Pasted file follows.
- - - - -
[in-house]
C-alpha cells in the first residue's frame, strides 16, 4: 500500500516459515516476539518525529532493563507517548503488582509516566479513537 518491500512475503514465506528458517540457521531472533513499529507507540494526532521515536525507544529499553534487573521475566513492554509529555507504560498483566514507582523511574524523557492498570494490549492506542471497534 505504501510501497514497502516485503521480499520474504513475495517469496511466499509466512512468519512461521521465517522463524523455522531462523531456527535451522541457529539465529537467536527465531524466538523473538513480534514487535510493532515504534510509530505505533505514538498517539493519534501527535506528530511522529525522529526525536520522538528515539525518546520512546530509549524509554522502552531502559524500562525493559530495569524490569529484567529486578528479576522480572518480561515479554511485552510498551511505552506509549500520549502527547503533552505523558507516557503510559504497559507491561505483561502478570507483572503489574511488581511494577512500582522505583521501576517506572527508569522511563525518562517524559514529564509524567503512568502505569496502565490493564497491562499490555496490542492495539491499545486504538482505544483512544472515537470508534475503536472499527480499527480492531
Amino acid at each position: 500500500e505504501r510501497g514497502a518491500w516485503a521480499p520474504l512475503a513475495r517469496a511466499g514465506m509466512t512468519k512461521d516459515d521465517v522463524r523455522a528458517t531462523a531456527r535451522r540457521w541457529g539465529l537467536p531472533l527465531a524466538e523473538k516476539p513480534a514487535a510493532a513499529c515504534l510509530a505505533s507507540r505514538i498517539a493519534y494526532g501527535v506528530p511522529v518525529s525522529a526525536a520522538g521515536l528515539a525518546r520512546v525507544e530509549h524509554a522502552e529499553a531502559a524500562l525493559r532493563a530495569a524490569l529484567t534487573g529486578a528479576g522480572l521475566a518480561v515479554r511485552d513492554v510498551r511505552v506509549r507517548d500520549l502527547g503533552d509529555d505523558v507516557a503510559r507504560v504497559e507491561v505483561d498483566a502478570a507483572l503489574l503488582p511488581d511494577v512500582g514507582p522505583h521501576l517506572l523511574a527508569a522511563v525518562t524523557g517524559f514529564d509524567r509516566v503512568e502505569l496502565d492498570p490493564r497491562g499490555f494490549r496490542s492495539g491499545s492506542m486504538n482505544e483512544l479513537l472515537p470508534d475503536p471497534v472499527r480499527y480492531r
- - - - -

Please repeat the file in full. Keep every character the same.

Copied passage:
[in-house]
C-alpha cells in the first residue's frame, strides 16, 4: 500500500516459515516476539518525529532493563507517548503488582509516566479513537 518491500512475503514465506528458517540457521531472533513499529507507540494526532521515536525507544529499553534487573521475566513492554509529555507504560498483566514507582523511574524523557492498570494490549492506542471497534 505504501510501497514497502516485503521480499520474504513475495517469496511466499509466512512468519512461521521465517522463524523455522531462523531456527535451522541457529539465529537467536527465531524466538523473538513480534514487535510493532515504534510509530505505533505514538498517539493519534501527535506528530511522529525522529526525536520522538528515539525518546520512546530509549524509554522502552531502559524500562525493559530495569524490569529484567529486578528479576522480572518480561515479554511485552510498551511505552506509549500520549502527547503533552505523558507516557503510559504497559507491561505483561502478570507483572503489574511488581511494577512500582522505583521501576517506572527508569522511563525518562517524559514529564509524567503512568502505569496502565490493564497491562499490555496490542492495539491499545486504538482505544483512544472515537470508534475503536472499527480499527480492531
Amino acid at each position: 500500500e505504501r510501497g514497502a518491500w516485503a521480499p520474504l512475503a513475495r517469496a511466499g514465506m509466512t512468519k512461521d516459515d521465517v522463524r523455522a528458517t531462523a531456527r535451522r540457521w541457529g539465529l537467536p531472533l527465531a524466538e523473538k516476539p513480534a514487535a510493532a513499529c515504534l510509530a505505533s507507540r505514538i498517539a493519534y494526532g501527535v506528530p511522529v518525529s525522529a526525536a520522538g521515536l528515539a525518546r520512546v525507544e530509549h524509554a522502552e529499553a531502559a524500562l525493559r532493563a530495569a524490569l529484567t534487573g529486578a528479576g522480572l521475566a518480561v515479554r511485552d513492554v510498551r511505552v506509549r507517548d500520549l502527547g503533552d509529555d505523558v507516557a503510559r507504560v504497559e507491561v505483561d498483566a502478570a507483572l503489574l503488582p511488581d511494577v512500582g514507582p522505583h521501576l517506572l523511574a527508569a522511563v525518562t524523557g517524559f514529564d509524567r509516566v503512568e502505569l496502565d492498570p490493564r497491562g499490555f494490549r496490542s492495539g491499545s492506542m486504538n482505544e483512544l479513537l472515537p470508534d475503536p471497534v472499527r480499527y480492531r